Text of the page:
Tobacco companies want the Supreme Court to throw out proposed tobacco advertising restrictions in Massachusetts. The Massachusetts regulations would pick up where the 1969 federal ban on broadcast ads and the later national end to tobacco billboards left off.
Most of Wednesday's lively oral argument focused on a legal question _ whether the 1969 law passed by Congress trumps state efforts to regulate tobacco. If the court ruled for the tobacco companies on that issue it could sidestep a larger free-speech issue.
Justice Ruth Bader Ginsburg challenged tobacco company lawyer Jeffrey Sutton to explain why states should not try additional ways to keep an addictive product _ she called it a drug _ like tobacco away from children.
"We're dealing with a commodity like no other. This is highly addictive and especially dangerous to children, who can get hooked at age 13 and not get off it for the rest of their lives," Ginsburg said.
The case, one of the last two the high court will hear this term, poses an opportunity for the justices to strengthen or weaken their previous stance that commercial speech may be regulated but not banned.
Tobacco companies claim that commercial speech _ in this case, advertising _ should be given broader protection against regulation. The companies propose something closer to the free-speech status of political and artistic expression.
The nation's biggest tobacco companies agreed to a deal with states three years ago that, among other things, forbade cigarette billboards and severely restricted other large-scale tobacco advertising.
While the billboards are gone, there are still large, colorful tobacco ads in convenience stores, at bus stops and elsewhere. In response, Massachusetts passed a separate ban on cigarette ads in stores near schools or playgrounds.
Under the national settlement, the tobacco industry agreed to pay the states almost $250 billion and to stop advertising on billboards or on signs posted in shopping malls, arenas and stadiums. The agreement allowed stores that sell cigarettes to display outdoor signs of no more than 14 square feet.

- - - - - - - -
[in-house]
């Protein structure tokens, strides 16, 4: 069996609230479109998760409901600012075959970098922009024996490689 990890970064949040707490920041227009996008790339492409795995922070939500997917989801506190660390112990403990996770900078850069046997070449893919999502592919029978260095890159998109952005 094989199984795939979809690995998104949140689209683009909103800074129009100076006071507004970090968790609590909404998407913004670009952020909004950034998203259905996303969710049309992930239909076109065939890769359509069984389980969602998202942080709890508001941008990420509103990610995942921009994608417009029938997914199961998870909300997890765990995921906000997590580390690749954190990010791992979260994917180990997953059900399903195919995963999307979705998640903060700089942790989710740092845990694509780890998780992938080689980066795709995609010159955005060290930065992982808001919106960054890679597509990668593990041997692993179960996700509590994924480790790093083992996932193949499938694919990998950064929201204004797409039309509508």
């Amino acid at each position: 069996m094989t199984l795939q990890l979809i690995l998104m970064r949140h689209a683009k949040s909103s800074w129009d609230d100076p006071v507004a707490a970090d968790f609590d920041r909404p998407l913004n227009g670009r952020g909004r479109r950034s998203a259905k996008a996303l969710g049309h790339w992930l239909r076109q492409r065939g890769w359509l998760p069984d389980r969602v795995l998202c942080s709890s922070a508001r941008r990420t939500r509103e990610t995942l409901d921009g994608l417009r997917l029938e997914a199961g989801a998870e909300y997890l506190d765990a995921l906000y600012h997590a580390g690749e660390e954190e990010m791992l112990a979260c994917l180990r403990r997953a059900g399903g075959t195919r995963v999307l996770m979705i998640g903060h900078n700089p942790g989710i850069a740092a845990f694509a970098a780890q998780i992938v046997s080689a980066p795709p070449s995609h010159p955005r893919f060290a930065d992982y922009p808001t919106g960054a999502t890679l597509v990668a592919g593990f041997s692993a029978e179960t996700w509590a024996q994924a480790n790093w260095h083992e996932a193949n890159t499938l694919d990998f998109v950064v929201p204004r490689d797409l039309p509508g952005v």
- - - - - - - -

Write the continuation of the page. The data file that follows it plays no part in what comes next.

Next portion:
Massachusetts followed up the next year with regulations that would ban outdoor advertising of all tobacco products within 1,000 feet of schools and playgrounds, including ads outside stores and those inside stores that can been seen from outside.
Tobacco opponents say that since the settlement, store windows have been increasingly filled with neon cigarette signs.
The Massachusetts rules also would keep tobacco products behind the store counter and prohibit advertising at children's eye level, defined as five feet or lower.
The state cited reports by the Food and Drug Administration and the Surgeon General that tobacco advertising significantly influences the use of tobacco by children.
The regulations were to have gone into effect in February, but have been postponed by the tobacco companies' lawsuit.
The suit claims the Massachusetts rules amount to a virtual ban on all outdoor advertising because most populated areas are within 1,000 feet of a school or playground.
The 1st U.S. Circuit Court of Appeals upheld the advertising limits, saying the federal cigarette advertising law does not prohibit local restrictions on the location of tobacco advertising. In addition, the court said the state could try to reduce underage smoking by barring advertising in "areas where children are more likely to be."
For the past two decades, the Supreme Court has allowed governments to limit truthful commercial speech if such limits directly advance a government interest and are no more extensive than necessary.
In recent years, however, the court has added to free-speech protections for advertising. Most notably, the court struck down Rhode Island's ban on liquor price ads in 1996. The law aimed to promote sobriety, but the justices said it violated free-speech rights.
The cigarette companies involved in the case are Lorillard Tobacco Co., Brown & Williamson Tobacco Corp., R.J. Reynolds Tobacco Co. and U.S. Tobacco Co.
The cases are Lorillard Tobacco v. Reilly, 00-596, and Altadis U.S.A. v. Reilly, 00-597.